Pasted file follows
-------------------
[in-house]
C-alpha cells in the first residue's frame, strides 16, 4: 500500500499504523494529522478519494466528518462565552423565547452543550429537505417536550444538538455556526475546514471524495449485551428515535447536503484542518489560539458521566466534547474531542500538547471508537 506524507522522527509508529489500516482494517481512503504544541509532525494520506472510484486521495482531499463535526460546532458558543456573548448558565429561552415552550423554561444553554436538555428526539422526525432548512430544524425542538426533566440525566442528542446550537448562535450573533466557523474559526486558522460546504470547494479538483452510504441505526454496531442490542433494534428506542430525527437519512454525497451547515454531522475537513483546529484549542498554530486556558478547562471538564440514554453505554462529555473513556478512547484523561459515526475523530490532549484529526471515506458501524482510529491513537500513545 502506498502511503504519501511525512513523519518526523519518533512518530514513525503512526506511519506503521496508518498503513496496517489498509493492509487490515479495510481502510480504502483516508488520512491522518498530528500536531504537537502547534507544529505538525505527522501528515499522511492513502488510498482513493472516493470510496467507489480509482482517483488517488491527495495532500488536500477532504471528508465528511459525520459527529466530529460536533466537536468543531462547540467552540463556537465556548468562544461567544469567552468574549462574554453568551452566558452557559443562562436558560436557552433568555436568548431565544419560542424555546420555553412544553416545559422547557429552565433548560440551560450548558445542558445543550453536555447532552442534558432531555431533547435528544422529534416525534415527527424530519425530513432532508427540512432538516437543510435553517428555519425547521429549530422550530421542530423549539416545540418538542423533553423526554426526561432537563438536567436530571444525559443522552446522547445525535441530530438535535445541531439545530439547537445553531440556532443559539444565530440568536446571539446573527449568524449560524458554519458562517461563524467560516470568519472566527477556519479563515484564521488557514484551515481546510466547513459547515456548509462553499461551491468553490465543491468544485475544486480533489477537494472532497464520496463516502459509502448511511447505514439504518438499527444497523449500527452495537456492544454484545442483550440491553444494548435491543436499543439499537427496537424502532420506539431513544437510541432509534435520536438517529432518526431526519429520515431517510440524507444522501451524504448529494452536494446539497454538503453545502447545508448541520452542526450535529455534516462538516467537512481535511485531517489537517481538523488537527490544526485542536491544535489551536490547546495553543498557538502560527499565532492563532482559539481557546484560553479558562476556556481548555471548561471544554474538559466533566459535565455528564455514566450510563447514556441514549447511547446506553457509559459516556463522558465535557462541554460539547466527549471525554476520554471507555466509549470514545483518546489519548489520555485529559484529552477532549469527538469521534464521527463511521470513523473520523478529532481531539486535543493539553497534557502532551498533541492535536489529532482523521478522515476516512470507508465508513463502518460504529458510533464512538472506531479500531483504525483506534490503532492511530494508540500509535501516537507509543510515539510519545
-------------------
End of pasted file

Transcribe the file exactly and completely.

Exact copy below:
[in-house]
C-alpha cells in the first residue's frame, strides 16, 4: 500500500499504523494529522478519494466528518462565552423565547452543550429537505417536550444538538455556526475546514471524495449485551428515535447536503484542518489560539458521566466534547474531542500538547471508537 506524507522522527509508529489500516482494517481512503504544541509532525494520506472510484486521495482531499463535526460546532458558543456573548448558565429561552415552550423554561444553554436538555428526539422526525432548512430544524425542538426533566440525566442528542446550537448562535450573533466557523474559526486558522460546504470547494479538483452510504441505526454496531442490542433494534428506542430525527437519512454525497451547515454531522475537513483546529484549542498554530486556558478547562471538564440514554453505554462529555473513556478512547484523561459515526475523530490532549484529526471515506458501524482510529491513537500513545 502506498502511503504519501511525512513523519518526523519518533512518530514513525503512526506511519506503521496508518498503513496496517489498509493492509487490515479495510481502510480504502483516508488520512491522518498530528500536531504537537502547534507544529505538525505527522501528515499522511492513502488510498482513493472516493470510496467507489480509482482517483488517488491527495495532500488536500477532504471528508465528511459525520459527529466530529460536533466537536468543531462547540467552540463556537465556548468562544461567544469567552468574549462574554453568551452566558452557559443562562436558560436557552433568555436568548431565544419560542424555546420555553412544553416545559422547557429552565433548560440551560450548558445542558445543550453536555447532552442534558432531555431533547435528544422529534416525534415527527424530519425530513432532508427540512432538516437543510435553517428555519425547521429549530422550530421542530423549539416545540418538542423533553423526554426526561432537563438536567436530571444525559443522552446522547445525535441530530438535535445541531439545530439547537445553531440556532443559539444565530440568536446571539446573527449568524449560524458554519458562517461563524467560516470568519472566527477556519479563515484564521488557514484551515481546510466547513459547515456548509462553499461551491468553490465543491468544485475544486480533489477537494472532497464520496463516502459509502448511511447505514439504518438499527444497523449500527452495537456492544454484545442483550440491553444494548435491543436499543439499537427496537424502532420506539431513544437510541432509534435520536438517529432518526431526519429520515431517510440524507444522501451524504448529494452536494446539497454538503453545502447545508448541520452542526450535529455534516462538516467537512481535511485531517489537517481538523488537527490544526485542536491544535489551536490547546495553543498557538502560527499565532492563532482559539481557546484560553479558562476556556481548555471548561471544554474538559466533566459535565455528564455514566450510563447514556441514549447511547446506553457509559459516556463522558465535557462541554460539547466527549471525554476520554471507555466509549470514545483518546489519548489520555485529559484529552477532549469527538469521534464521527463511521470513523473520523478529532481531539486535543493539553497534557502532551498533541492535536489529532482523521478522515476516512470507508465508513463502518460504529458510533464512538472506531479500531483504525483506534490503532492511530494508540500509535501516537507509543510515539510519545